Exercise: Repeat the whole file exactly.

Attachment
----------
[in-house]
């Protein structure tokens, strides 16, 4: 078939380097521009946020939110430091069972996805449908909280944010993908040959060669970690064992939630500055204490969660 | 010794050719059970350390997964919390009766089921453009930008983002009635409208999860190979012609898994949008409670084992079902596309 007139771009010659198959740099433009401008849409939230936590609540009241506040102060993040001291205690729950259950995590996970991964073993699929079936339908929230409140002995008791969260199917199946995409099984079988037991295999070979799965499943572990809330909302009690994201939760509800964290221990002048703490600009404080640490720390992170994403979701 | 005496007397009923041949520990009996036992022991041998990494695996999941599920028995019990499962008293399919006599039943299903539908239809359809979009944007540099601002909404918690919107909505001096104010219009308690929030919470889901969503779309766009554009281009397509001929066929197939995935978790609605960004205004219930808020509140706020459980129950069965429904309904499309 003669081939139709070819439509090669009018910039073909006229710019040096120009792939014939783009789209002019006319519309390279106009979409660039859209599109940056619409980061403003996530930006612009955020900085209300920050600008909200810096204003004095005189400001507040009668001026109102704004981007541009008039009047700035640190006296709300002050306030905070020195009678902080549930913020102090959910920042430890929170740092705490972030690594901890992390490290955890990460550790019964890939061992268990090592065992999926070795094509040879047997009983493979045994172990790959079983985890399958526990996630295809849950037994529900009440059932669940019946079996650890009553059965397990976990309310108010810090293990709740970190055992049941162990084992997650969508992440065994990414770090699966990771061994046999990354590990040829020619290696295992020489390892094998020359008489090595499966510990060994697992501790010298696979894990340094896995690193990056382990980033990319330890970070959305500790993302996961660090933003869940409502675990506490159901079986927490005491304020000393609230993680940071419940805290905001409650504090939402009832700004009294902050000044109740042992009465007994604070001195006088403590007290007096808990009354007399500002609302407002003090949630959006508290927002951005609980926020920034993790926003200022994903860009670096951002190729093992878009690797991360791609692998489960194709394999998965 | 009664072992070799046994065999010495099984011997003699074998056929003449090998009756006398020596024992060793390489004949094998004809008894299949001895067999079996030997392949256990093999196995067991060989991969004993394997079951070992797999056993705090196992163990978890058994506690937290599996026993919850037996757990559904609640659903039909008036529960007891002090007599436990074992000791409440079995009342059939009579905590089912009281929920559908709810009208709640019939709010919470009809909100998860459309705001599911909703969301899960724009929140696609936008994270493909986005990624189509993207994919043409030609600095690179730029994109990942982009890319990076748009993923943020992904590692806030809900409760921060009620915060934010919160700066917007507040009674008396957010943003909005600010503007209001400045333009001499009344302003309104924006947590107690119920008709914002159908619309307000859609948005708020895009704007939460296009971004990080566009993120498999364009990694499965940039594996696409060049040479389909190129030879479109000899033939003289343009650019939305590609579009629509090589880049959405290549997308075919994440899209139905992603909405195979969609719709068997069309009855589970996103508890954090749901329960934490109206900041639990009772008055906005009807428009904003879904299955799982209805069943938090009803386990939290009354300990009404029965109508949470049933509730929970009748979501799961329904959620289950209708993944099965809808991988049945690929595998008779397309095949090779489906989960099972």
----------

[in-house]
């Protein structure tokens, strides 16, 4: 078939380097521009946020939110430091069972996805449908909280944010993908040959060669970690064992939630500055204490969660 | 010794050719059970350390997964919390009766089921453009930008983002009635409208999860190979012609898994949008409670084992079902596309 007139771009010659198959740099433009401008849409939230936590609540009241506040102060993040001291205690729950259950995590996970991964073993699929079936339908929230409140002995008791969260199917199946995409099984079988037991295999070979799965499943572990809330909302009690994201939760509800964290221990002048703490600009404080640490720390992170994403979701 | 005496007397009923041949520990009996036992022991041998990494695996999941599920028995019990499962008293399919006599039943299903539908239809359809979009944007540099601002909404918690919107909505001096104010219009308690929030919470889901969503779309766009554009281009397509001929066929197939995935978790609605960004205004219930808020509140706020459980129950069965429904309904499309 003669081939139709070819439509090669009018910039073909006229710019040096120009792939014939783009789209002019006319519309390279106009979409660039859209599109940056619409980061403003996530930006612009955020900085209300920050600008909200810096204003004095005189400001507040009668001026109102704004981007541009008039009047700035640190006296709300002050306030905070020195009678902080549930913020102090959910920042430890929170740092705490972030690594901890992390490290955890990460550790019964890939061992268990090592065992999926070795094509040879047997009983493979045994172990790959079983985890399958526990996630295809849950037994529900009440059932669940019946079996650890009553059965397990976990309310108010810090293990709740970190055992049941162990084992997650969508992440065994990414770090699966990771061994046999990354590990040829020619290696295992020489390892094998020359008489090595499966510990060994697992501790010298696979894990340094896995690193990056382990980033990319330890970070959305500790993302996961660090933003869940409502675990506490159901079986927490005491304020000393609230993680940071419940805290905001409650504090939402009832700004009294902050000044109740042992009465007994604070001195006088403590007290007096808990009354007399500002609302407002003090949630959006508290927002951005609980926020920034993790926003200022994903860009670096951002190729093992878009690797991360791609692998489960194709394999998965 | 009664072992070799046994065999010495099984011997003699074998056929003449090998009756006398020596024992060793390489004949094998004809008894299949001895067999079996030997392949256990093999196995067991060989991969004993394997079951070992797999056993705090196992163990978890058994506690937290599996026993919850037996757990559904609640659903039909008036529960007891002090007599436990074992000791409440079995009342059939009579905590089912009281929920559908709810009208709640019939709010919470009809909100998860459309705001599911909703969301899960724009929140696609936008994270493909986005990624189509993207994919043409030609600095690179730029994109990942982009890319990076748009993923943020992904590692806030809900409760921060009620915060934010919160700066917007507040009674008396957010943003909005600010503007209001400045333009001499009344302003309104924006947590107690119920008709914002159908619309307000859609948005708020895009704007939460296009971004990080566009993120498999364009990694499965940039594996696409060049040479389909190129030879479109000899033939003289343009650019939305590609579009629509090589880049959405290549997308075919994440899209139905992603909405195979969609719709068997069309009855589970996103508890954090749901329960934490109206900041639990009772008055906005009807428009904003879904299955799982209805069943938090009803386990939290009354300990009404029965109508949470049933509730929970009748979501799961329904959620289950209708993944099965809808991988049945690929595998008779397309095949090779489906989960099972």